OBJECTIVE: To describe the composition, ecological and behavioral characteristics and infectivity of Anopheles species in indigenous reserves of the Amazon region. METHODS: The study was performed in villages of the Nhamundá-Mapuera and Cuminapanema indigenous reserves, in the state of Pará, Northern Brazil, in 2002. A total of three two-week collections were conducted in each reserve, with the capture of adult and immature forms. Adult Anopheles specimens were captured using a Castro sucking tube with human landing trap in indoor and outdoor environments, from 6.00 pm to 9.00 pm and from 6.00 pm to 6.00 am, and subsequently assessed to verify parity and infectivity by plasmodiums using dissection and ELISA. Water collections near the villages were surveyed using 500 ml ladles, with 20 ladlefuls for each 10 m, covering the maximum extent of 200 m of perimeter around the breeding spot. RESULTS: Adding up the collections from both reserves, a total of 8,668 females were captured. Anopheles darlingi was the most frequent species, with higher frequency around the homes. In the Mapuera reserve, blood feeding activity was concentrated between 8.00 pm and 12.00 am, while, in Cuminapanema, it remained high until 12.00 am, decreasing after this time and increasing again early in the morning. Of all the 6,350 An. darlingi females analyzed, 18 were infected with Plasmodium vivax VK247, VK210, P. falciparum and P. malariae. In addition, other 1,450 females of other species were analyzed, but none was found infected. An. nuneztovari and Chagasia bonnae were the most frequent species in the breeding spots of the Mapuera and Cuminapanema villages, respectively. Immature An. darlingi forms were not located in Mapuera and were captured in only one of the collections of the Cuminapanema reserve. CONCLUSIONS: An. darlingi populations in the two reserves showed exophilic behavior and intense nocturnal activity. The occurrence of immature forms was little frequent and larval density was low. Vector behavioral characteristics were not favorable for the usual vector control activities.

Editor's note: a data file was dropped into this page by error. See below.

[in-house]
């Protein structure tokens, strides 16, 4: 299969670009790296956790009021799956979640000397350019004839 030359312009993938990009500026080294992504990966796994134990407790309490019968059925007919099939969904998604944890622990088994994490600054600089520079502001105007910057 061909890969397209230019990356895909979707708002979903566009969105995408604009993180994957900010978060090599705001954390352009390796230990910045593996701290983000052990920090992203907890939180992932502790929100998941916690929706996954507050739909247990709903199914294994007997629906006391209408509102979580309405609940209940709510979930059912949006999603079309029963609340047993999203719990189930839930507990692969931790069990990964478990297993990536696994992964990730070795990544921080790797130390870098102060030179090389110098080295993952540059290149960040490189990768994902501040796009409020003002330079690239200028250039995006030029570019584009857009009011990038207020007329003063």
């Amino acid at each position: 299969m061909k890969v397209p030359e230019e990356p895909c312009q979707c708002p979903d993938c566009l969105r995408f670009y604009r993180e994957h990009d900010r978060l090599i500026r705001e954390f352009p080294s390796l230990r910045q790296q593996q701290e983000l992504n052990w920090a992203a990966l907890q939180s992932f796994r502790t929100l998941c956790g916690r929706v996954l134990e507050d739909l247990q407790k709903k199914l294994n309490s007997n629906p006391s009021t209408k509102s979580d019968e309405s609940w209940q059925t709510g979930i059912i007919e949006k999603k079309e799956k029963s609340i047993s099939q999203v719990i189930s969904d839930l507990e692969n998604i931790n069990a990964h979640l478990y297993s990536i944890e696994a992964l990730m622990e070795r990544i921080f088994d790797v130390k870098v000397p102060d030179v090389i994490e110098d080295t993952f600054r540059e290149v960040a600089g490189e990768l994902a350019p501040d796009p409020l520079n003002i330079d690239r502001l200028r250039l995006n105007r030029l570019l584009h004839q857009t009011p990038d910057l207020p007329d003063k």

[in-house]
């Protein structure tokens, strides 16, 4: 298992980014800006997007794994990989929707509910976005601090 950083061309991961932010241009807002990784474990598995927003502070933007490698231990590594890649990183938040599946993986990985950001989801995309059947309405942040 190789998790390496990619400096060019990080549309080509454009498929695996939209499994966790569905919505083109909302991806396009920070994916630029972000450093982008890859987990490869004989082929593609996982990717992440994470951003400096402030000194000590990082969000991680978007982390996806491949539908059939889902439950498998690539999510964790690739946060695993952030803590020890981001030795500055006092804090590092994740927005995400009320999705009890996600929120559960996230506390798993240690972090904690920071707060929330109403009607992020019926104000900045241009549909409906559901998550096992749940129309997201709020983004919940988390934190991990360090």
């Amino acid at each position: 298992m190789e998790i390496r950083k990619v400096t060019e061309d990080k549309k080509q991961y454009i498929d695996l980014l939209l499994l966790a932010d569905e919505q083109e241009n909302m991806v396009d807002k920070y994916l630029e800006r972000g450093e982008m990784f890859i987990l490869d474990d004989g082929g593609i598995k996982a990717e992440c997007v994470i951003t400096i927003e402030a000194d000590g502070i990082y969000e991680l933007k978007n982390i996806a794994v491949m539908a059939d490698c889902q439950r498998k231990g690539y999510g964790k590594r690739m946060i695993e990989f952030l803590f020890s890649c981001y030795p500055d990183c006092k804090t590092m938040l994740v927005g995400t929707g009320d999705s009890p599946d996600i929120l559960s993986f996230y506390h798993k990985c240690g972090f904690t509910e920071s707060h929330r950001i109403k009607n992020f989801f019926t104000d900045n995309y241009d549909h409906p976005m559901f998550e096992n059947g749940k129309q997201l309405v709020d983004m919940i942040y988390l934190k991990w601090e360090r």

Anopheles; Insect Vectors; Amazonian Ecosystem; Malaria; Indigenous Population; Epidemiologic Surveillance; An. darlingi